Insights • Inspirations • Destinations • Design

Monday, May 28, 2012

What Makes For A Great Hotel?

I know this is a rather strange subject, but I want to chat about hotels. Specifically, what makes for a good hotel.

Tonight, we are staying in a mid-priced hotel on Collins Avenue in Miami. One of those ones considered hip by the cool crowd. If you're into hip things. (Which we really aren't. In fact, we feel very old for this crowd.) We got it for the un-Miami-like price of $60/night through Priceline. (Love that Priceline site!) In the past five hours, I've heard two guests vomit outside our door, inhaled the 'substance' of 10 black guys smoking something dubious by the pool (I entered the water shivering and came out doing moves like Bob Marley), drank a cocktail the size of a '66 Mustang, searched for a bathrobe in the room (obviously not available in $60/night hotels), searched for the air conditioning controls (see comments in bathrobe brackets) and listened to the sounds of some mighty savage rap music blaring out the lobby. ("I want to break your back baby, yeah, let's do it together in your mother's bed, yeah!")

It is now 1am in Miami. And I'm wide awake. (Possibly from all the weed. And the rap music.) I'm also wondering if I should have paid more money for our room?

Wind back to three nights ago. We were staying at the new Nomad hotel in New York. It was $500/night.  That included the New York hotel taxes and a $100 dinner. Was there rap music? No. Were there Marley-esque men smoking dubious things by the pool? No. Were there people vomiting all over the hall? No. Did we get some sleep? Definitely.

So I'm wondering, does price of a hotel room dictate the quality of your stay? My mother would argue no. She somehow finds great hotels for $50/night – AND they come with bathrobes, free tea-making facilities, air conditioning and comfy beds. But I would argue yes.

Miami can keep the marijuana. I'll take a good night's sleep any day.

Next post: The Perfection of The New Nomad.

Following in the (Horticultural) Footsteps of Edith Wharton

There is something incredibly restorative about being in a garden. Don’t you think? Like many of my friends, I came to gardening late in life. Before I turned 25, I was more of a fashion girl. The only flowers I really cared about were those on Gucci’s floral frocks. But then something happened. I went to the Chelsea Flower Show one year where, in the space of three wonderful, fortuitous hours, I met the legendary gardener Rosemary Verey, glimpsed Karl Lagerfeld approving Tom Stuart-Smith’s garden for Chanel (an exquisitely beautiful miniature version of Versailles), inhaled the scented poetry of David Austin's new tea roses and fell under the spell of Prince Charles’ Highgrove garden (or a fantastic replica of it). Enthralled, I took it all in with the wide-eyed wonder of a virginal teenager in a Las Vegas brothel. It was, quite simply, the most seductive thing I’ve ever seen.

Since then I’ve grown to love gardens with the passion that my partner has for vintage cars. It has become an addiction, an addition that has seeped into the soul and stayed there – much like compost in a vegie bed.

So it was an enormous treat (and a long-held wish) to visit an historic property called The Mount in Massachusetts.

The Mount is the creation of the American author Edith Wharton, a woman who readily admitted that gardens greatly affected her, too. The author of Ethan Frome, The Custom of the Country, The House of Mirth, and the Pulitzer Prize-winning novel The Age of Innocence (among many others), Wharton was better known for her books than her horticultural talents, but – curiously – she believed she was a better gardener than a writer. “Decidedly, I’m a better landscape gardener than a novelist,” she once wrote in a letter, and you may think she’s jesting – until you see the grounds of The Mount. They are as grand and as beautiful as any of Le NĂ´tre’s masterpieces.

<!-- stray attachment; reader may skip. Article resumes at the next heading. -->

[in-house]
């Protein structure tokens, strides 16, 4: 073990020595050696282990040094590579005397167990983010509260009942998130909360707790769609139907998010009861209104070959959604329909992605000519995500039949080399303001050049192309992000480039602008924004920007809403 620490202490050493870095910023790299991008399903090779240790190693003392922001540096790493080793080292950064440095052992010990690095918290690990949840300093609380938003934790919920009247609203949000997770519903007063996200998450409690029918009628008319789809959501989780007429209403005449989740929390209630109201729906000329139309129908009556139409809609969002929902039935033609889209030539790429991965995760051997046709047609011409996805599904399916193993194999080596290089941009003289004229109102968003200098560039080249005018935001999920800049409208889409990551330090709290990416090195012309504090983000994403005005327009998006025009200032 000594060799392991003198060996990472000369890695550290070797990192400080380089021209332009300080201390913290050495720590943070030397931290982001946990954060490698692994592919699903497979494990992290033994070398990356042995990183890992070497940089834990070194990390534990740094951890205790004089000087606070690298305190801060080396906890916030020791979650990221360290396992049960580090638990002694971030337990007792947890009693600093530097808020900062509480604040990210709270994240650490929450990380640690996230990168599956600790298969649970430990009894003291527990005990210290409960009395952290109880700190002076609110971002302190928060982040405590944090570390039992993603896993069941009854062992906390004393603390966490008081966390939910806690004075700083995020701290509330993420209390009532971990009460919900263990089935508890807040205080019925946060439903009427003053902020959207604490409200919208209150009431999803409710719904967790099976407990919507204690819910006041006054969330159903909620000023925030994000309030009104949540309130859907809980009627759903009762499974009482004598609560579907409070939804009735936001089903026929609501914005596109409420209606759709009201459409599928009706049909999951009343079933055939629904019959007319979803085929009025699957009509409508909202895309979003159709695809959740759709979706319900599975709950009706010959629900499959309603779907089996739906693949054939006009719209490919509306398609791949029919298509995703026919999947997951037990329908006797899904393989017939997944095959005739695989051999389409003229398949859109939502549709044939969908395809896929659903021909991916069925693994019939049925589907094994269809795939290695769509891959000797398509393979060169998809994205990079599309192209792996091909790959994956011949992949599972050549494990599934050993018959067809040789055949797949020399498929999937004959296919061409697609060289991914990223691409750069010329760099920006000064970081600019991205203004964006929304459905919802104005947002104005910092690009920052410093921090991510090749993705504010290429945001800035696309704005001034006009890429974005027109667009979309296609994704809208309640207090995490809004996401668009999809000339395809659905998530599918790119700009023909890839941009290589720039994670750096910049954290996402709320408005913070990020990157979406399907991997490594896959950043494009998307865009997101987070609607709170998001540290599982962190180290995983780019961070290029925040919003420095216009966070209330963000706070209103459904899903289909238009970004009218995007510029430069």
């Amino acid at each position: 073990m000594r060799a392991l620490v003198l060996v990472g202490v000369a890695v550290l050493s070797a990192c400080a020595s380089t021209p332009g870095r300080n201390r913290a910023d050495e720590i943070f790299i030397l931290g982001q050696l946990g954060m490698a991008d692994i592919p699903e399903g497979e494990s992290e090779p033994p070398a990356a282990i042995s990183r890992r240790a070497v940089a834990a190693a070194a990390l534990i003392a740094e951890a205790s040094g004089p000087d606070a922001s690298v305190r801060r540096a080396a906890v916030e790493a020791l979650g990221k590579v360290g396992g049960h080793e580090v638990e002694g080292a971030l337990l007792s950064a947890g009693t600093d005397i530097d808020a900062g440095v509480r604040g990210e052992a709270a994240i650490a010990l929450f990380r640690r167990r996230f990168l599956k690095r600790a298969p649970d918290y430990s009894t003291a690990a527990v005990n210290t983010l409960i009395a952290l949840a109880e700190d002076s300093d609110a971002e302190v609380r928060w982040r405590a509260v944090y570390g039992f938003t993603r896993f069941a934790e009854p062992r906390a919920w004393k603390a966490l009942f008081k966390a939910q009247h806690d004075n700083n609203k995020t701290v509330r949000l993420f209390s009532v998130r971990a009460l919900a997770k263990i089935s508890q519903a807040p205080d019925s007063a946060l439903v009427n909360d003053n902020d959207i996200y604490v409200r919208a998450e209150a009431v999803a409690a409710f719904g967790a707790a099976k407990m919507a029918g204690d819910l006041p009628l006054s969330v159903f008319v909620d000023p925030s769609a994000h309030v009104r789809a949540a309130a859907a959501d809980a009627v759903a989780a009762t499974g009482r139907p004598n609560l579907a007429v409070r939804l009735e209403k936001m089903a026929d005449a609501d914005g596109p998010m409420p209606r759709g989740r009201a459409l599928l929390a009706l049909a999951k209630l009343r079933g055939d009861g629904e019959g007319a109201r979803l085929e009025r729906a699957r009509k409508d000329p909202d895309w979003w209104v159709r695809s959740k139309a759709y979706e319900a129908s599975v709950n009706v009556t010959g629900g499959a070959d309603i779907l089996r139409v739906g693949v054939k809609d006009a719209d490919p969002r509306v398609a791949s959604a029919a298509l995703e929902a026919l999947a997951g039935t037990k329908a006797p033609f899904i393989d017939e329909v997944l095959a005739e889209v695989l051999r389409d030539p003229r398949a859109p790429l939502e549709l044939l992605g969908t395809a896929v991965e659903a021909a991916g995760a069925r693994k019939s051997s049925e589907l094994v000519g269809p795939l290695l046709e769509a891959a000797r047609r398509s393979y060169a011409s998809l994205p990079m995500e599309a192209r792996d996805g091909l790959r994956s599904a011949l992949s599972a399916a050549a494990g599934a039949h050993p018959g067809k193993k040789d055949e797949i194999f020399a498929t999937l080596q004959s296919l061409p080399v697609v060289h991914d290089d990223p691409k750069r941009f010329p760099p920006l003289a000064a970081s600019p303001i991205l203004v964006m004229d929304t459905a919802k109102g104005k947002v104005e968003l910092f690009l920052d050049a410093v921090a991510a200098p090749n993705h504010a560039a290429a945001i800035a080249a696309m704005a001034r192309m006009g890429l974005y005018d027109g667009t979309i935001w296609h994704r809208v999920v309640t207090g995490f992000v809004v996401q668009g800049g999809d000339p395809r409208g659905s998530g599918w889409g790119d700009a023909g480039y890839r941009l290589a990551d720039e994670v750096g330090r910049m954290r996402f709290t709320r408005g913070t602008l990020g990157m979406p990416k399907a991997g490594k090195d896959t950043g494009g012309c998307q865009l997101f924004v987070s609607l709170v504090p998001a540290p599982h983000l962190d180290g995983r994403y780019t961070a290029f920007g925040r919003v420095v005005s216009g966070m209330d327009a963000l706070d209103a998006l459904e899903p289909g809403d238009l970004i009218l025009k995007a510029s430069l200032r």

The interesting thing is, Wharton started her writing career with an interior design book – one of the first ever published – called The Decoration of Houses. (A superb book; it was published in 1897 but is still relevant today.) Then, in 1904, she penned Italian Villas and Their Gardens. Around the same time, she decided to design her own home and garden, and set to work designing the gracious mansion and grounds that is The Mount. It was perhaps her greatest achievement.

Walking around The Mount was an inspiring insight into the cross-pollinization of interiors and gardens. Wharton believed that the inside and outside of a house should sit in harmony, and The Mount merges formal lime walks, sunken gardens and elegant horticultural symmetry with rooms that are a sheer pleasure to sit in. What is more amazing is that she was able to do it without any training. All she used were her instincts, her experiences of visiting gardens in Europe, and her philosophy that good architectural expression should be based on “order, scale, and harmony”.

I would like to show you The Mount, to show you just what a woman can do if she sets her mind to it.

The forecourt. Wharton believed the exterior entrance to a house should be as welcoming as the interior hall, and liked the idea of an enclosing forecourt – which almost cosseted the visitor as they drove up in a carriage, much like an architectural embrace. However, she didn't design this side of the house with much embellishment. The 'wow' factor was left for the other side, in order to surprise visitors when they passed through the interior and emerged the other side. (See image below.)

The main side. Wharton designed the exterior of the main side of the house, built on a stone terrace overlooking a lake and woods, with striking white stucco, dramatically set off by black shutters. Clusters of gables and white chimneys rise from the roof, which is capped with a balustrade and cupola.

The stables. The main house was augmented by a Georgian Revival gatehouse and stables (shown above). Wharton wanted these stables to be as grand as the house itself.

The doors. Wharton believed in making an entrance – architecturally speaking. The doors at The Mount are wondrous designs that emulate the French chateaux the writer had visited during her travels.